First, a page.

The response is uncomfortable to watch. This is not to say that Smith doesn’t have some good points (Does no-one ever notice that the character who says “All lesbians really need is a good, deep dicking” is the idiot who is wrong about everything throughout the movie) and some that are straight off the back of the white male privileged bingo card (my brother is gay) and at least one that explains why he at least attempted the film that’s interesting (I once had a conversation with my brother about the fact he isn’t represented in narrative, and I try to change that).

But mostly  it’s just uncomfortable because there’s no real attempt to engage with the question before bulldozing through the answer. It’s one of those real I-had-good-intentions style responses that argues that good intentions excuse the faults.

And really, when you’re a geek, there are times when that does actually count as a victory, ’cause there are portions of geekdom that are scarily entrenched in their white-male-privilege and don’t want to let it go.

Which is why, a few hours later, I was really, really happy when a friend sent me the link to Bioware telling a white-straight-male to Get Over It when he complained about the possibility of female and queer relationships being given equal weight in Dragon Age 2.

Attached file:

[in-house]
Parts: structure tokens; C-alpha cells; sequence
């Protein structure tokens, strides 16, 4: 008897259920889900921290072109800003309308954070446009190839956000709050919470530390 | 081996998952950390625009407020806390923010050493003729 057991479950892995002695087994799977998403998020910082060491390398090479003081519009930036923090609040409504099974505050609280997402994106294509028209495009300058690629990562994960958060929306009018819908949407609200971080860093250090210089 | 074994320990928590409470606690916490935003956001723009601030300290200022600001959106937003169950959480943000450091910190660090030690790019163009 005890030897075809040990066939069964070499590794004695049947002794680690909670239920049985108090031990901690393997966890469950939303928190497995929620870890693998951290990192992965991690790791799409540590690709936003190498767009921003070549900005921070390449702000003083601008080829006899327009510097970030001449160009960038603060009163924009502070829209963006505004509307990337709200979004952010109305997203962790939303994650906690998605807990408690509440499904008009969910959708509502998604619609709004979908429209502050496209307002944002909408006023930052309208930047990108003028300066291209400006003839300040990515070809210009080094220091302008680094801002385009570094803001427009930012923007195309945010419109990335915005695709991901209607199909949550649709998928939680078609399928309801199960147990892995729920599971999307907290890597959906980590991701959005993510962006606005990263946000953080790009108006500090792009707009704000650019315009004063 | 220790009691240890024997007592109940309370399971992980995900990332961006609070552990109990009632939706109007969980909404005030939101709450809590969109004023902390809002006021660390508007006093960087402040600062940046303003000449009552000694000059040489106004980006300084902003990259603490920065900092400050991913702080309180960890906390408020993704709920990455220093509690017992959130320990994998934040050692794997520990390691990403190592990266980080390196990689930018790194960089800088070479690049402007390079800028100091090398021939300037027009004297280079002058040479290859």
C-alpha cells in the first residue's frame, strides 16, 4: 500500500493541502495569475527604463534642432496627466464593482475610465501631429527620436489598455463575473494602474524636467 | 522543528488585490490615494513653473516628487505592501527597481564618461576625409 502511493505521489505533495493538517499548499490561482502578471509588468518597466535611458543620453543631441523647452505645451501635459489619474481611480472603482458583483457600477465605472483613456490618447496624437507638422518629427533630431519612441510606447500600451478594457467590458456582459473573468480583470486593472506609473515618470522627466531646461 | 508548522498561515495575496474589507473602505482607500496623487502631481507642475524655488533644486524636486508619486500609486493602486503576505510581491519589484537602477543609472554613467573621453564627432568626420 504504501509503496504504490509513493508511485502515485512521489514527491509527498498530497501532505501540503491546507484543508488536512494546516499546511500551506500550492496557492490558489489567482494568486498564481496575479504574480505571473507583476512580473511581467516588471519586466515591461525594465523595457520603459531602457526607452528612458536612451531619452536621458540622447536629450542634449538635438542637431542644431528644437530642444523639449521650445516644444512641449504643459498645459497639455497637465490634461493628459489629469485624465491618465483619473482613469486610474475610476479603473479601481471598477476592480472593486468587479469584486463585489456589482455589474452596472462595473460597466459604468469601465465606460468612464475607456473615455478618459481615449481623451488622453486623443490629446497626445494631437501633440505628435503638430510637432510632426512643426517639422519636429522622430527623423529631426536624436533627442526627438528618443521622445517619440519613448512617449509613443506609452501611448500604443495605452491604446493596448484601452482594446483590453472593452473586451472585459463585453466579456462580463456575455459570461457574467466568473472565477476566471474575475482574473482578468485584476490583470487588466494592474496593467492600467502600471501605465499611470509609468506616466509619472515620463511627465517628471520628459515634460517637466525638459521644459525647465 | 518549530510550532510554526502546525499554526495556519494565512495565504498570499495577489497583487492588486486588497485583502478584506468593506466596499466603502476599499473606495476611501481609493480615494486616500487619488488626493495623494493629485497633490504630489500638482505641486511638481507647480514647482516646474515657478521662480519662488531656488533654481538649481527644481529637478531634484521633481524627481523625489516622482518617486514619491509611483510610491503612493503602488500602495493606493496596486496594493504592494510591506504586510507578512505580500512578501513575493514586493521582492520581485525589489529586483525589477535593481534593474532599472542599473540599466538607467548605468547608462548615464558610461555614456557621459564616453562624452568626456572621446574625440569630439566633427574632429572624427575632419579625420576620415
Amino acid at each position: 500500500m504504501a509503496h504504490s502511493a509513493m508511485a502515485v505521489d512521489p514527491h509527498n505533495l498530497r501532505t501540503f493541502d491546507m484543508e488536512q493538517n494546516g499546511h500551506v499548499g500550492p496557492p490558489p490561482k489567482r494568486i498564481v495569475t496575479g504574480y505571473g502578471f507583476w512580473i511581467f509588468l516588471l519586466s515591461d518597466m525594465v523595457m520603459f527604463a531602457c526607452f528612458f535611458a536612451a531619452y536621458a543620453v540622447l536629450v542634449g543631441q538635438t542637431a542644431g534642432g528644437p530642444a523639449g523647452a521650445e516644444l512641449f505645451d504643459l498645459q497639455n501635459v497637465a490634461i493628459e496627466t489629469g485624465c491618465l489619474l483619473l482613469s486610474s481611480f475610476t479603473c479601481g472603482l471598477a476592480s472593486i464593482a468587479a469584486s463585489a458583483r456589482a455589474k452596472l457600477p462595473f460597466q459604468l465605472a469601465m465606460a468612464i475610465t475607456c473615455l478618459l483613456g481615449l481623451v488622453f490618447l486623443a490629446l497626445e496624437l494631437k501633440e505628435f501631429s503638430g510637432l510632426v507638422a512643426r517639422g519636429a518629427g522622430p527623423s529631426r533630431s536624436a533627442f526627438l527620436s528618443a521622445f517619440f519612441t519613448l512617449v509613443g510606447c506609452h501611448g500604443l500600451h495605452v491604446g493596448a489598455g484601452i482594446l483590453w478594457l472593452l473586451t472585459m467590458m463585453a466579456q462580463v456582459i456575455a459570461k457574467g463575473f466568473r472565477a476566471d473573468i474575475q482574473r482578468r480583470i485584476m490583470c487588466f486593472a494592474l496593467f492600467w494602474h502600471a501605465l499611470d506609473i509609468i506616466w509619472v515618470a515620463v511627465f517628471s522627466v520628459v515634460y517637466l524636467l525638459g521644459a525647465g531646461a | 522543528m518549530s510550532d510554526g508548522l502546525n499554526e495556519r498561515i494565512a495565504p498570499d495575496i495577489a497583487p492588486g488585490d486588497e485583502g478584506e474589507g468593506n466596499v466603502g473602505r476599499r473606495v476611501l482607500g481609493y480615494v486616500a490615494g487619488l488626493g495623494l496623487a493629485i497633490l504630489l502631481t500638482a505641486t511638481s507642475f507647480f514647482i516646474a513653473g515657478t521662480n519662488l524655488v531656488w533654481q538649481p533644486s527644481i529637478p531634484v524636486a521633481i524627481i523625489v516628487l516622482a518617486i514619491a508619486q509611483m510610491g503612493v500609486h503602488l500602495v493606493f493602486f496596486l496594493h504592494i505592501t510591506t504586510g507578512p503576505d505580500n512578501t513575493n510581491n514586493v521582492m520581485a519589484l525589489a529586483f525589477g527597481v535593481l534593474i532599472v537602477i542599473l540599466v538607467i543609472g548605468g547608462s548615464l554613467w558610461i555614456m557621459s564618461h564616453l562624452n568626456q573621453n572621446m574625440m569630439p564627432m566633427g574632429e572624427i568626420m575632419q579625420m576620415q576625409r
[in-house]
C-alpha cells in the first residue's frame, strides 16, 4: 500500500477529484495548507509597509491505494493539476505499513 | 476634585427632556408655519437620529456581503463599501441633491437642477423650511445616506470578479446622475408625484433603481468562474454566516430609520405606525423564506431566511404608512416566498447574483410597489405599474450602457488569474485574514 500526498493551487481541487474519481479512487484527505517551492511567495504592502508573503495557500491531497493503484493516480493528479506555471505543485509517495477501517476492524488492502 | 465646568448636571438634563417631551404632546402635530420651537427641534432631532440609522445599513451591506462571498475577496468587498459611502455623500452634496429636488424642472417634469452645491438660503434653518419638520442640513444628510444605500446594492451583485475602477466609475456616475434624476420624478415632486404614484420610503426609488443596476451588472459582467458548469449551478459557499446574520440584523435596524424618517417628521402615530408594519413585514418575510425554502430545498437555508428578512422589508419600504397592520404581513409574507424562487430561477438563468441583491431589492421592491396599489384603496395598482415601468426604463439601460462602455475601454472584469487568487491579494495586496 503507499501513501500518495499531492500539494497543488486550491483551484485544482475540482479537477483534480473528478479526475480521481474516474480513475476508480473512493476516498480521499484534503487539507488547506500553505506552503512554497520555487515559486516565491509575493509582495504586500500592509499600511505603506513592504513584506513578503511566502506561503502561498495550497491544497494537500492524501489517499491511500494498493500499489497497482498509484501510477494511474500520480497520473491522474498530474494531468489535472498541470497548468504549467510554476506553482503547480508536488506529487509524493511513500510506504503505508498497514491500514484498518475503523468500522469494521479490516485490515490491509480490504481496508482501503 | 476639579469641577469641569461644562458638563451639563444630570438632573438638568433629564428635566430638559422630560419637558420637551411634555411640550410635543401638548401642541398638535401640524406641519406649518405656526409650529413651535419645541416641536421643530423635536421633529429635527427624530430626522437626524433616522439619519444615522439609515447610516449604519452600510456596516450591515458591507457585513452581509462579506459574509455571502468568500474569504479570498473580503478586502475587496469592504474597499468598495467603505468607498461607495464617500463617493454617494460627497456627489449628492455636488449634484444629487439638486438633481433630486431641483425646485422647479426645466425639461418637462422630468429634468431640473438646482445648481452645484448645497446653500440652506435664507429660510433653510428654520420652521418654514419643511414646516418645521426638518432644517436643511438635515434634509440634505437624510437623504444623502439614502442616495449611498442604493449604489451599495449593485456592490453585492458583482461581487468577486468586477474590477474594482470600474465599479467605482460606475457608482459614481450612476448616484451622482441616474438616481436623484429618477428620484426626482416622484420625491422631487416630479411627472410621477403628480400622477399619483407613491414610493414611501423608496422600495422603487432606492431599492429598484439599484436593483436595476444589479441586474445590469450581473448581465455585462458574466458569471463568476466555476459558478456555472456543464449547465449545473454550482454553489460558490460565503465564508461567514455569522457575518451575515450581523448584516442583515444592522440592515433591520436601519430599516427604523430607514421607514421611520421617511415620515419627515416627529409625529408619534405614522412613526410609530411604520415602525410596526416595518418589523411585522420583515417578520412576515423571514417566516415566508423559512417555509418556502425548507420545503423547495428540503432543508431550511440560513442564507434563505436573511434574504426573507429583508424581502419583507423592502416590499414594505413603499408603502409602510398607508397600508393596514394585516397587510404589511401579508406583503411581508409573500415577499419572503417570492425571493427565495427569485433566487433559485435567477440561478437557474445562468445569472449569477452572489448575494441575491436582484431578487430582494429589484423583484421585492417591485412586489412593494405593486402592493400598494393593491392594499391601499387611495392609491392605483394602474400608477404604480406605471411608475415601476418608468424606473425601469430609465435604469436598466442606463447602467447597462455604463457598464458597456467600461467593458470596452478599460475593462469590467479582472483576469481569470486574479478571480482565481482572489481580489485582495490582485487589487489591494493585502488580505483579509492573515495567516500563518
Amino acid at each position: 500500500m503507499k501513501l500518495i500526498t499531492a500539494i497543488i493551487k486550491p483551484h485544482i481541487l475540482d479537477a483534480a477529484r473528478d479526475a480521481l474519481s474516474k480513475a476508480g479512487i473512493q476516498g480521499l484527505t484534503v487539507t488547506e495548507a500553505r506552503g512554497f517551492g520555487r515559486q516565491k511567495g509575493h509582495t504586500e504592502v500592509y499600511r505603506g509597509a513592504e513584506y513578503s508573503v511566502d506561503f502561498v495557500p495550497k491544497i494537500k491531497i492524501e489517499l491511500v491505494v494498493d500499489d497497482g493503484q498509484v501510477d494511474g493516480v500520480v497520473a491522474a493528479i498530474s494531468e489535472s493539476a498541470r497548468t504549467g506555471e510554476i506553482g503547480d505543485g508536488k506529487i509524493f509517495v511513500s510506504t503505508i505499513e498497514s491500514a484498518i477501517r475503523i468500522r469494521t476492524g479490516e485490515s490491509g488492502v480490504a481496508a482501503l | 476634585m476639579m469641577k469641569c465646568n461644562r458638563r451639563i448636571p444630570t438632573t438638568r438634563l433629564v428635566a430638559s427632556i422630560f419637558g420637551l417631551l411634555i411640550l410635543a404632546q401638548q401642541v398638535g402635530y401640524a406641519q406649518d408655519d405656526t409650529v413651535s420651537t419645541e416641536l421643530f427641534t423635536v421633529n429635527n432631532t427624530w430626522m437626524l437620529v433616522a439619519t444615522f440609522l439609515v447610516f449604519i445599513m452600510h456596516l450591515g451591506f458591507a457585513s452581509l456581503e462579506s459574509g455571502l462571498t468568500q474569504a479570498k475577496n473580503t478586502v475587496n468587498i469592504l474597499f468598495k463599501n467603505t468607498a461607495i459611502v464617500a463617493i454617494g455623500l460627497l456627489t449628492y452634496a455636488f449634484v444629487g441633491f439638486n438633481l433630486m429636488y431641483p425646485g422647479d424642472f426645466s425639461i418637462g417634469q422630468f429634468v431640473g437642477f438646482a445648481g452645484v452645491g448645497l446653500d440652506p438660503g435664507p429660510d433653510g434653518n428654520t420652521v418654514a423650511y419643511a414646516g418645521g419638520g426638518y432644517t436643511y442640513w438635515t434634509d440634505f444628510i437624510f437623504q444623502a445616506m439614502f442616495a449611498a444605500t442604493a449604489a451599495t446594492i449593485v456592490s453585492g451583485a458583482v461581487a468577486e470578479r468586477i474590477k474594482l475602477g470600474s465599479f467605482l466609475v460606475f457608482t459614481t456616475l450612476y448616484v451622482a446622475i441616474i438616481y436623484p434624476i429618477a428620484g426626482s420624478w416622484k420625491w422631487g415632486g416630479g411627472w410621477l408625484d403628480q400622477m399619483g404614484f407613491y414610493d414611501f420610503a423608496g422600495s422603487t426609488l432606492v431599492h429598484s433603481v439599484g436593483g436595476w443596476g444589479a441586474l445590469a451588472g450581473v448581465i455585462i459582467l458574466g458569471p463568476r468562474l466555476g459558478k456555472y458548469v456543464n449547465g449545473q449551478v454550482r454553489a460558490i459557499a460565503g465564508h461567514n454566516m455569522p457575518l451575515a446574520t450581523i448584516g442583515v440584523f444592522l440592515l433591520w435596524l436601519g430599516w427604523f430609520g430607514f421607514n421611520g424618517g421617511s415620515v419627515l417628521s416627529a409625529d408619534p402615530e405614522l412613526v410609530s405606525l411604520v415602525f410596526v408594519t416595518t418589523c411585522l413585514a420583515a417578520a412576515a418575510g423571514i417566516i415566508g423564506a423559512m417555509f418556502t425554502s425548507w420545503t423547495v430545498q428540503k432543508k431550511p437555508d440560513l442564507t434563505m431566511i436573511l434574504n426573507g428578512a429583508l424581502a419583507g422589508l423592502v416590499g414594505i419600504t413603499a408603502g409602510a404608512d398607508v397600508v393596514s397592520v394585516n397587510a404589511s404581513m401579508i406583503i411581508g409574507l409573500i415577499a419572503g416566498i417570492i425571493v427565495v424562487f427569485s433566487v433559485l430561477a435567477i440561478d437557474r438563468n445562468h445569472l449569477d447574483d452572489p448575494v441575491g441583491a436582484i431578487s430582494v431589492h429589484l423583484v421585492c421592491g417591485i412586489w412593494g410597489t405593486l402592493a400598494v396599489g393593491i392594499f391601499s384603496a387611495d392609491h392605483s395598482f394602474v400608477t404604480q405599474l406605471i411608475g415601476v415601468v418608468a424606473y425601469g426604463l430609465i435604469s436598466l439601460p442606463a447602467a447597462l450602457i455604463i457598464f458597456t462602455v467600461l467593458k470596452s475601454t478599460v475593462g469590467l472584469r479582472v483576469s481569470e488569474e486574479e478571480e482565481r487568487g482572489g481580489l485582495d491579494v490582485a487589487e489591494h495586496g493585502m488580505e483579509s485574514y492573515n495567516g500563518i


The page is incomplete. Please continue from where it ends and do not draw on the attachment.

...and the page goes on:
There are exactly three computer games I’ve bothered to play for longer than 2 hours in the last six years: Total Extreme Wrestling, Blood Bowl Online, and the first Dragon Age. The mindset exhibited by Bioware above is one of the reasons why I got sucked into DA Origins for as long as I did. I’d talked myself out of Dragon Age 2, not because I don’t expect it to be awesome, but because it’s likely to be narrative crack that ’causes me to stop writing and lose my job.

That one response, linked to above, is probably going to change my mind.


Okay, what else.

Saturday afternoon I did errands. I bought new jeans for the first time in about five or six years (which is one of those facts that’s readily apparent if you’ve seen the current state of my jeans, most of which have holes in them somewhere). In fact, since they were on sale, I bought a whole lot of jeans, which will cost even more to have hemmed (since I am not-so-handy with a needle and thread and thus happily pay professionals) than I did for the jeans themselves.